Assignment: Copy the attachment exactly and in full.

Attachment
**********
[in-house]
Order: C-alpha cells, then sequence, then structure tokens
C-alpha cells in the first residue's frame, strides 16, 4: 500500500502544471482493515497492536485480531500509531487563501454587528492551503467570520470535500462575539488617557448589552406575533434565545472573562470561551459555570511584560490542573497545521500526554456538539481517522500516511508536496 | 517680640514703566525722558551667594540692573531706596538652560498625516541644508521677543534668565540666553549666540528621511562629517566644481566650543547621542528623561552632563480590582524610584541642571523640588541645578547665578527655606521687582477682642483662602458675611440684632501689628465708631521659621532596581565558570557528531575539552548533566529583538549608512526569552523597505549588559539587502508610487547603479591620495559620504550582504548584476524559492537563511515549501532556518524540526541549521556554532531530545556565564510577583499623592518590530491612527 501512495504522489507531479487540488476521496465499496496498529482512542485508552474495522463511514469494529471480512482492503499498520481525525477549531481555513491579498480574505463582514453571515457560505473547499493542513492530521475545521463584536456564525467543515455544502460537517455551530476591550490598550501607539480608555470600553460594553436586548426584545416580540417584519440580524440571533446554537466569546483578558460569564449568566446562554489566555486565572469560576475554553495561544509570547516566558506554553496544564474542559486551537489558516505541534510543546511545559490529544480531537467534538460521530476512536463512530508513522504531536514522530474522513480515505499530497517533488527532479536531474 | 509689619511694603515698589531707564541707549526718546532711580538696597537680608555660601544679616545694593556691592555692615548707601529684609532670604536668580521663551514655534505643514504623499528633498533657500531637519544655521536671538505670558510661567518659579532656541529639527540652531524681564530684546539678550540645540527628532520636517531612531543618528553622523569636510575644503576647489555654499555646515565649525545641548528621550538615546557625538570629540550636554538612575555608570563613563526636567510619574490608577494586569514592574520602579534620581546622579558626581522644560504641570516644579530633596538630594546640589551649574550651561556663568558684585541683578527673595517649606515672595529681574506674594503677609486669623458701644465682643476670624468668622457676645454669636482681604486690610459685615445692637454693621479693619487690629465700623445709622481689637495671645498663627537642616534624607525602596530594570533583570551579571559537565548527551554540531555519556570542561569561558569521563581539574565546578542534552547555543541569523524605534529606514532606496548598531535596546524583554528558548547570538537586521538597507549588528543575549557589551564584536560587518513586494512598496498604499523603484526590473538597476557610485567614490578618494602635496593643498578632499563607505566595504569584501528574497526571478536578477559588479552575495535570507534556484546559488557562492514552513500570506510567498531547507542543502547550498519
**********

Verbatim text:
[in-house]
Order: C-alpha cells, then sequence, then structure tokens
C-alpha cells in the first residue's frame, strides 16, 4: 500500500502544471482493515497492536485480531500509531487563501454587528492551503467570520470535500462575539488617557448589552406575533434565545472573562470561551459555570511584560490542573497545521500526554456538539481517522500516511508536496 | 517680640514703566525722558551667594540692573531706596538652560498625516541644508521677543534668565540666553549666540528621511562629517566644481566650543547621542528623561552632563480590582524610584541642571523640588541645578547665578527655606521687582477682642483662602458675611440684632501689628465708631521659621532596581565558570557528531575539552548533566529583538549608512526569552523597505549588559539587502508610487547603479591620495559620504550582504548584476524559492537563511515549501532556518524540526541549521556554532531530545556565564510577583499623592518590530491612527 501512495504522489507531479487540488476521496465499496496498529482512542485508552474495522463511514469494529471480512482492503499498520481525525477549531481555513491579498480574505463582514453571515457560505473547499493542513492530521475545521463584536456564525467543515455544502460537517455551530476591550490598550501607539480608555470600553460594553436586548426584545416580540417584519440580524440571533446554537466569546483578558460569564449568566446562554489566555486565572469560576475554553495561544509570547516566558506554553496544564474542559486551537489558516505541534510543546511545559490529544480531537467534538460521530476512536463512530508513522504531536514522530474522513480515505499530497517533488527532479536531474 | 509689619511694603515698589531707564541707549526718546532711580538696597537680608555660601544679616545694593556691592555692615548707601529684609532670604536668580521663551514655534505643514504623499528633498533657500531637519544655521536671538505670558510661567518659579532656541529639527540652531524681564530684546539678550540645540527628532520636517531612531543618528553622523569636510575644503576647489555654499555646515565649525545641548528621550538615546557625538570629540550636554538612575555608570563613563526636567510619574490608577494586569514592574520602579534620581546622579558626581522644560504641570516644579530633596538630594546640589551649574550651561556663568558684585541683578527673595517649606515672595529681574506674594503677609486669623458701644465682643476670624468668622457676645454669636482681604486690610459685615445692637454693621479693619487690629465700623445709622481689637495671645498663627537642616534624607525602596530594570533583570551579571559537565548527551554540531555519556570542561569561558569521563581539574565546578542534552547555543541569523524605534529606514532606496548598531535596546524583554528558548547570538537586521538597507549588528543575549557589551564584536560587518513586494512598496498604499523603484526590473538597476557610485567614490578618494602635496593643498578632499563607505566595504569584501528574497526571478536578477559588479552575495535570507534556484546559488557562492514552513500570506510567498531547507542543502547550498519